If I'm feeling desperate, I'll go out image-hunting. I'll go to news agents and stand at the rack flicking through magazines or go to second-hand bookshops. And then, bit by bit, like concrete poetry, I start to realise that I am drawn to particular things, and then I start wondering why that is.
A painting should be tough; it should have muscle, but I have to find some tenderness in it, too. There has to be that dynamic.
I do think you get lonelier and lonelier being an artist as you get older.
I don't make political work. I don't make work that criticises the state. I make as human work as I can.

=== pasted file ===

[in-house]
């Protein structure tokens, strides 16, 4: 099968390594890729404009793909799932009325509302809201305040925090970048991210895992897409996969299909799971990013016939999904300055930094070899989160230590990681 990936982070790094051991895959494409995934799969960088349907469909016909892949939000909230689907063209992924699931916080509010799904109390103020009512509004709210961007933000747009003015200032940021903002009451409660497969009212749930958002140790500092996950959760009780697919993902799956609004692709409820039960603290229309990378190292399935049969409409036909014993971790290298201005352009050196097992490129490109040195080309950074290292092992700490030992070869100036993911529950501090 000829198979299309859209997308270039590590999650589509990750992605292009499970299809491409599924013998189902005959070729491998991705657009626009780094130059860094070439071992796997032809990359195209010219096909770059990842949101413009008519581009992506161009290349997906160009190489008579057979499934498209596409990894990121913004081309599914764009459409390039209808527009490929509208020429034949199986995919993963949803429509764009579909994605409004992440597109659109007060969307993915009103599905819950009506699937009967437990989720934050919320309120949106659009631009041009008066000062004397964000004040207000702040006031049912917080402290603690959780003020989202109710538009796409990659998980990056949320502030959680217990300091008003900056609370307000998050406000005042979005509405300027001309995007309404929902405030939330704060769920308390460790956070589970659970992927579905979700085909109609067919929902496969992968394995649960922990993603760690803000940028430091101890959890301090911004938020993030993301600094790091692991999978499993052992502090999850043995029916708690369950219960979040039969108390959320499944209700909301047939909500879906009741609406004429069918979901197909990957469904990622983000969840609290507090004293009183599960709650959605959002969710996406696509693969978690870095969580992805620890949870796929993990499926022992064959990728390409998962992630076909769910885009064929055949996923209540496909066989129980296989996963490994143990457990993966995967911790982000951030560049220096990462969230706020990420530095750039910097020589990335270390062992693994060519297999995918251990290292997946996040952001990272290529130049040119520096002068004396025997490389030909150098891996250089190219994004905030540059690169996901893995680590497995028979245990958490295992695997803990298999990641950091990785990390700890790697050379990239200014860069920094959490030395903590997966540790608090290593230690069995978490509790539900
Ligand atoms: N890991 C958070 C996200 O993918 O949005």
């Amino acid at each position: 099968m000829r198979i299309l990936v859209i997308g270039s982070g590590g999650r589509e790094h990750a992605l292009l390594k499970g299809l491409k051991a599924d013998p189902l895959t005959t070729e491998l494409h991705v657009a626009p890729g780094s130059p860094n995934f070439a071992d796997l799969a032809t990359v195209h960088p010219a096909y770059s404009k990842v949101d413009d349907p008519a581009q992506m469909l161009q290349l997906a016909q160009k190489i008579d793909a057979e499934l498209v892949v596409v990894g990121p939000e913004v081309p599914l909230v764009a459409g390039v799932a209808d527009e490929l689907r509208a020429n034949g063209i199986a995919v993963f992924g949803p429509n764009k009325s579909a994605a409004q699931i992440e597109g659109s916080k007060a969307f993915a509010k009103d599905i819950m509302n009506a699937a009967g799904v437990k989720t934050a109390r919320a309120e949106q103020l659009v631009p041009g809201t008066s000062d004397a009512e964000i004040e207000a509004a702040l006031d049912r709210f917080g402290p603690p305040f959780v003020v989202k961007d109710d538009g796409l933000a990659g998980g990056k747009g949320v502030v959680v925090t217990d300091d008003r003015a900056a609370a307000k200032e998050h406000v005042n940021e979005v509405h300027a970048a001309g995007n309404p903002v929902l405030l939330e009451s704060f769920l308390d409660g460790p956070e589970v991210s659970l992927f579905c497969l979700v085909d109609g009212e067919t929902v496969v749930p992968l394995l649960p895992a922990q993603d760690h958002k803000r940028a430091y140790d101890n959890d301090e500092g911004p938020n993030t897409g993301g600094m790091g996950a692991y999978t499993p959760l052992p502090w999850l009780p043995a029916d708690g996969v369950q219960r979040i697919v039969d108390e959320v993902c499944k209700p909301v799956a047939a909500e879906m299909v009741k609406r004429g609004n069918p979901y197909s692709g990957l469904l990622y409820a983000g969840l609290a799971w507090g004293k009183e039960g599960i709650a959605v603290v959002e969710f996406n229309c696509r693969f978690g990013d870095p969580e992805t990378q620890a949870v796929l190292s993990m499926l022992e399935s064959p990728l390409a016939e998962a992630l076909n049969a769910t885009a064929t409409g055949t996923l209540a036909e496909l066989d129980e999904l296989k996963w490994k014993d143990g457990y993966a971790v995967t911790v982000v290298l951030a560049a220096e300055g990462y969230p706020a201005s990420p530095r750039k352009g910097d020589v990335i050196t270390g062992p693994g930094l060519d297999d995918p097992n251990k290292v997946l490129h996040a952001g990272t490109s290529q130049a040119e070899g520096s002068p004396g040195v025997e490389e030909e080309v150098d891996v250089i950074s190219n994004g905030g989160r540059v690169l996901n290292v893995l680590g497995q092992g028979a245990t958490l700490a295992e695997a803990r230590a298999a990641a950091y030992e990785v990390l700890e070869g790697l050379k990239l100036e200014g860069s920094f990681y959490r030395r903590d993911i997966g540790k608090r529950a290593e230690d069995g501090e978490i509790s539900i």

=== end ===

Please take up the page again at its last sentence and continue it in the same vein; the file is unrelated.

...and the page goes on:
I have to go with what the painting says to me. The painting is always informing me. I'm its servant; it's not mine. I'm doing what it wants.
People constantly describe me as a formalist or even a minimalist, but I'm not really bothered with the rules of painting or the history of painting. My approach is that everything is mine. I take what I can use from wherever, and then I forget where I've taken it from. But there is no point me making anything that looks like anyone else's.